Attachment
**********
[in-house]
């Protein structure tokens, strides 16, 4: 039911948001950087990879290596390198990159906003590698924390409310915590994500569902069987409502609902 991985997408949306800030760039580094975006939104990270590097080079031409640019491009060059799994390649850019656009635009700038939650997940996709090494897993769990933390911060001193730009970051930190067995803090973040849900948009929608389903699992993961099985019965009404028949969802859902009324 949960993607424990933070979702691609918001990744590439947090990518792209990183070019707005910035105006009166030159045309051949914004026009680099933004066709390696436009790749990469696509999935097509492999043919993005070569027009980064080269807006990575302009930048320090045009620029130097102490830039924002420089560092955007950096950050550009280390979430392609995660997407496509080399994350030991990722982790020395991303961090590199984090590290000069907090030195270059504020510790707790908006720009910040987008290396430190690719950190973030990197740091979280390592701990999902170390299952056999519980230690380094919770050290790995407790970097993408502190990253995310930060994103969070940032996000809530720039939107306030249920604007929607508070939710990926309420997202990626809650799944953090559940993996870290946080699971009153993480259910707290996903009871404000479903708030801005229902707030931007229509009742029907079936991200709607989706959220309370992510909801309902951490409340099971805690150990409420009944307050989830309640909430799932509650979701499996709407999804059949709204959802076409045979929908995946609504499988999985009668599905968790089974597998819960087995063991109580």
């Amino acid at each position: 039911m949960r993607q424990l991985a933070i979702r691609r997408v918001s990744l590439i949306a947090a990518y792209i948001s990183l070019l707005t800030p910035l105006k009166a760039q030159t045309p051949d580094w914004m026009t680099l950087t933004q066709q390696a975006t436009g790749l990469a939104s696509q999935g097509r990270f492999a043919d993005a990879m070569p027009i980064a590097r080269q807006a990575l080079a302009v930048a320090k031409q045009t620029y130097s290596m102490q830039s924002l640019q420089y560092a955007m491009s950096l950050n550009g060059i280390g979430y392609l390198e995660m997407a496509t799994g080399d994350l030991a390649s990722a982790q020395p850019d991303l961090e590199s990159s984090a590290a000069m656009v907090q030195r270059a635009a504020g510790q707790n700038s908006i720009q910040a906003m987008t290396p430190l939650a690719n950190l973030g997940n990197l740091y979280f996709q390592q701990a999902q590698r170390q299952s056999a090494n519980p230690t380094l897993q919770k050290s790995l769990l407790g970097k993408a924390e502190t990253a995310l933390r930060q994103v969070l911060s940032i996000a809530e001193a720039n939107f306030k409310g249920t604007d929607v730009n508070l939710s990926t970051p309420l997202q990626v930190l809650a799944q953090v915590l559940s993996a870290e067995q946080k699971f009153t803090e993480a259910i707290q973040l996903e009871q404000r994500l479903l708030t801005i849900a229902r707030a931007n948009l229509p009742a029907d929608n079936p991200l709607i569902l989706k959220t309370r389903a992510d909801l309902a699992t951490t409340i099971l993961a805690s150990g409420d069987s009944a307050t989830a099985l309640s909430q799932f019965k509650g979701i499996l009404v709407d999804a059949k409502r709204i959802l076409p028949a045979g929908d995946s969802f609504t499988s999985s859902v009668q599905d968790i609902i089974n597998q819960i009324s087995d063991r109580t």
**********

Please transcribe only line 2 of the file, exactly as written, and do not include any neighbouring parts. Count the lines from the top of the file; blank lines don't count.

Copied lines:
């Protein structure tokens, strides 16, 4: 039911948001950087990879290596390198990159906003590698924390409310915590994500569902069987409502609902 991985997408949306800030760039580094975006939104990270590097080079031409640019491009060059799994390649850019656009635009700038939650997940996709090494897993769990933390911060001193730009970051930190067995803090973040849900948009929608389903699992993961099985019965009404028949969802859902009324 949960993607424990933070979702691609918001990744590439947090990518792209990183070019707005910035105006009166030159045309051949914004026009680099933004066709390696436009790749990469696509999935097509492999043919993005070569027009980064080269807006990575302009930048320090045009620029130097102490830039924002420089560092955007950096950050550009280390979430392609995660997407496509080399994350030991990722982790020395991303961090590199984090590290000069907090030195270059504020510790707790908006720009910040987008290396430190690719950190973030990197740091979280390592701990999902170390299952056999519980230690380094919770050290790995407790970097993408502190990253995310930060994103969070940032996000809530720039939107306030249920604007929607508070939710990926309420997202990626809650799944953090559940993996870290946080699971009153993480259910707290996903009871404000479903708030801005229902707030931007229509009742029907079936991200709607989706959220309370992510909801309902951490409340099971805690150990409420009944307050989830309640909430799932509650979701499996709407999804059949709204959802076409045979929908995946609504499988999985009668599905968790089974597998819960087995063991109580």